Friendship keeps elders at home and independent

Lutheran Community Services Northwest has a new program, Senior Friends, that matches lonely or socially isolated elders with volunteers looking to help.

The program was introduced as another way to help lonely or socially isolated elders maintain their highest level of independent living. The program also provides motivated volunteers with the opportunity to give back to the community by making social connections with an isolated elder.

The mutually supportive relationships that arise through the program are beneficial both to the participants and to the community, said Linda McCone, the program’s coordinator for Lutheran Community Services Northwest (LSCNW).

Kellen Burden, a volunteer with the program, had this to say about his new friend: ”Tony is an amazing human being. He’s seen the world and helped people along the way, and I’m really lucky to get to spend time with him. Hearing his stories and being a part of his day is really a special experience.”

Maybe you know of an elderly neighbor who never seems to leave his house or apartment. Or an acquaintance, now in an assisted living community, who spends all her time alone in her room.  These socially isolated elders are not only lonely, but also at a higher risk of early death or other health risks, McCone said.

She added that they are more likely to experience serious injury from a fall, to develop dementia, or to go without needed supplies or services simply because they no longer drive and are unable to get to the store or their doctor appointment. And this is where volunteers can help by being a connection – a senior friend.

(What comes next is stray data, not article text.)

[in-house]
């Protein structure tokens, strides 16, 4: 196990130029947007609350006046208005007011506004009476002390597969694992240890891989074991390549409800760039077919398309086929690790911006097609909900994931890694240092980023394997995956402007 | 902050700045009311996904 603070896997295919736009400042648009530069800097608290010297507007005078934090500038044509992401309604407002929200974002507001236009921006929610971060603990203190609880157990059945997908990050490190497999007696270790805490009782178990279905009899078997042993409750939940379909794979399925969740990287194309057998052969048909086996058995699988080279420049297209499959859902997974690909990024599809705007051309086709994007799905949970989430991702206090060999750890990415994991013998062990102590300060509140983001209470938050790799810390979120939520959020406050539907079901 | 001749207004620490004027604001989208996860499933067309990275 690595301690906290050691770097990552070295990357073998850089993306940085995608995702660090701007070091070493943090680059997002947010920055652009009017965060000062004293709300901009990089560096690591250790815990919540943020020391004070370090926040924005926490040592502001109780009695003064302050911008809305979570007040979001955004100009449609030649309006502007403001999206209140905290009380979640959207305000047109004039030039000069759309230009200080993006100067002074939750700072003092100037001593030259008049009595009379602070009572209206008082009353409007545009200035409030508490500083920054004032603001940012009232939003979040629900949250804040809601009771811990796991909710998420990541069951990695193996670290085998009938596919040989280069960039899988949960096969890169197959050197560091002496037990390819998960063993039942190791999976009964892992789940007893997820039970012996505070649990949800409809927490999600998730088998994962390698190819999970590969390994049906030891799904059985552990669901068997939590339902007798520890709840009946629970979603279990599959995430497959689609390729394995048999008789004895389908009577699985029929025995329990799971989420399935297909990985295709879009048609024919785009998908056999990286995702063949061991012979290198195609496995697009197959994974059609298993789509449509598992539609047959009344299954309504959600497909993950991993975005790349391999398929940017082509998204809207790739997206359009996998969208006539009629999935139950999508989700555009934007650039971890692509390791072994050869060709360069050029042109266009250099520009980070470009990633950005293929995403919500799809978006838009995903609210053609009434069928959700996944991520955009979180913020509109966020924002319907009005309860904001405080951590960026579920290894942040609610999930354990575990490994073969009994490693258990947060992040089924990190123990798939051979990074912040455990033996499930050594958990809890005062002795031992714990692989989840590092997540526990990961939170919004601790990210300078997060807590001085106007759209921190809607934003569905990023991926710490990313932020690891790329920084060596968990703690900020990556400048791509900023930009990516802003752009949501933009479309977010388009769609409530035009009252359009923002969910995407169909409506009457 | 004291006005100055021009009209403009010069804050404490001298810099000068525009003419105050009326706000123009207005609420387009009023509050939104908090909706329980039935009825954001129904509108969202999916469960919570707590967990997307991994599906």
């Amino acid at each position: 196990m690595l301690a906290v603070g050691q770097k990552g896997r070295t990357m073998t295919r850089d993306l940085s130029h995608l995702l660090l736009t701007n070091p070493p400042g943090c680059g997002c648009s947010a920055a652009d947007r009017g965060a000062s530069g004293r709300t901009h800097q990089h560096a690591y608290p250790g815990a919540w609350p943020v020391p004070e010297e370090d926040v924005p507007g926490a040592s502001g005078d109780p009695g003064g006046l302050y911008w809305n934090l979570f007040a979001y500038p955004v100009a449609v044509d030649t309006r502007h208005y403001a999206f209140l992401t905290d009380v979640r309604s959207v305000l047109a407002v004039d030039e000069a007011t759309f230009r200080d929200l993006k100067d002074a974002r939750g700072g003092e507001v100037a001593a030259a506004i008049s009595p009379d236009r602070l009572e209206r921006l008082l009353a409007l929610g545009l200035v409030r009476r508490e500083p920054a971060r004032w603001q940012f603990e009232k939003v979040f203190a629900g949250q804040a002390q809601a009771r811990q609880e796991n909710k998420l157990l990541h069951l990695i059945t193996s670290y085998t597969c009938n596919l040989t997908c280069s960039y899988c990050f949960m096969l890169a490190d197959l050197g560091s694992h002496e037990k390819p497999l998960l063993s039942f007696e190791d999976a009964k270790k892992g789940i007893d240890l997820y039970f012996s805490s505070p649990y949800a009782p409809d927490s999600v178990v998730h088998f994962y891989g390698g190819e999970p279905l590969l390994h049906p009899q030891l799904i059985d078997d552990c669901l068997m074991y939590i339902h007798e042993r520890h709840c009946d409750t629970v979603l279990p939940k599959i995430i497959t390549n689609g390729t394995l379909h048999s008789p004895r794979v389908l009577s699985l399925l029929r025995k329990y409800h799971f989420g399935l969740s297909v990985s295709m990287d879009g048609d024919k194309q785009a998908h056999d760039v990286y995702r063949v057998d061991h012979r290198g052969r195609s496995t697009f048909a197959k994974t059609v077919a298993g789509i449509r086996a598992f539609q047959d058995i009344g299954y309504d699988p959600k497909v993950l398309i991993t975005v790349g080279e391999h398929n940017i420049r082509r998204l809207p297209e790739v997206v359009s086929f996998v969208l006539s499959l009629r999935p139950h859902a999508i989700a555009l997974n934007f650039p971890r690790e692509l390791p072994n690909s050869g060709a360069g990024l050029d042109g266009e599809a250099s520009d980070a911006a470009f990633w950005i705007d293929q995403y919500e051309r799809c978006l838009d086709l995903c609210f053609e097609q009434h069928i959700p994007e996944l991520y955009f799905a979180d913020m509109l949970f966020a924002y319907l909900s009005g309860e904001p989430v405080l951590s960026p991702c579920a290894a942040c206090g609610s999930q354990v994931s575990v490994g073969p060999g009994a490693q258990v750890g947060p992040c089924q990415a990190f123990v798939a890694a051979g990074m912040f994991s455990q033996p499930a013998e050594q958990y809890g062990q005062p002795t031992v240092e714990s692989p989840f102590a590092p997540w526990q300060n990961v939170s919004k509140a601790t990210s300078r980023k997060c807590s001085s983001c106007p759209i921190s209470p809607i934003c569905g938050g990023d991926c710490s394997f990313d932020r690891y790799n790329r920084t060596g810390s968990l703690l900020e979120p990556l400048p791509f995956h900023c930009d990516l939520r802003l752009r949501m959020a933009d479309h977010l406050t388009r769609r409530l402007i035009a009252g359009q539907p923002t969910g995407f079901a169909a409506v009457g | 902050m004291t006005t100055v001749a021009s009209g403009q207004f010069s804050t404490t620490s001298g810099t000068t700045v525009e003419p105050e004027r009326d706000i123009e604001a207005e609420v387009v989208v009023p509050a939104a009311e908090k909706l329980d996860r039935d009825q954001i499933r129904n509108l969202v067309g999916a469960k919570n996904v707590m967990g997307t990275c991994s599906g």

Volunteers can also assist elders who may not live alone but are in an isolating situation. Family caregivers can be just as lonely as the loved ones they care for, McCone said, noting that Senior Friends can provide respite, allowing the caregiver space and time for themselves.

Chuck O’Malley, a client with the program, found a cribbage partner in his Senior Friend, Gino Hulme, and looks forward to the weekly visit.

“We’re not friends,” he joked, “we’re opponents – and pretty evenly matched at that.”

His wife, Nancy, is delighted by the budding friendship.

“When Gino arrives, I leave and don’t have to worry about Chuck, because I know he is in good hands,” she said.

Volunteers and clients, along with family members, have seen a positive benefit from the matches in the few months since the program launched.  As Katie Holmes, another volunteer, noted about her client with a diagnosis of dementia, she’s “a lovely woman who I got to know a little by going through old photographs with her. From my perspective it is a great fit. She is the sort of woman I would have been friends with, anyway.”

The response from the client’s husband, Wayne Stebner, demonstrates the value of social connections. He said his wife, Maureen, now is “talking much better than she has in a long time.”

Volunteers for the program have passed a background check, submitted an application, and provided three references. Following an initial interview, they participate in a four-hour training that includes information on things to do with elderly clients, signs of abuse and neglect, and what to expect from some of the physical aspects of aging.

Elders desiring a friend are identified by partner programs such as Mercy Housing, Multicare Celebrate Seniority and King’s Manor Assisted Living. New volunteers are matched with clients based upon proximity, common interests or background, and temperament.

LCSNW requires volunteers to be at least 18 years old and able to commit to a minimum of two hours per month for year. Those willing to drive need to have auto insurance and a three-year clear driving record.

Those interested in volunteering can contact McCone at 253-722-5691 or

Elders interested in having a friendly visitor can contact LCSNW at 253-722-5691 for more information and a referral to a partner agency who can arrange a match.

For lonely elders and the volunteers who befriend them, Gino Hulme, one of the volunteers, noted Senior Friends “brings compassion out of both sides of the relationship.”

Gino Hulme (left) and Chuck O’Malley have become buddies and friendly rivals in cribbage through the Senior Friends program.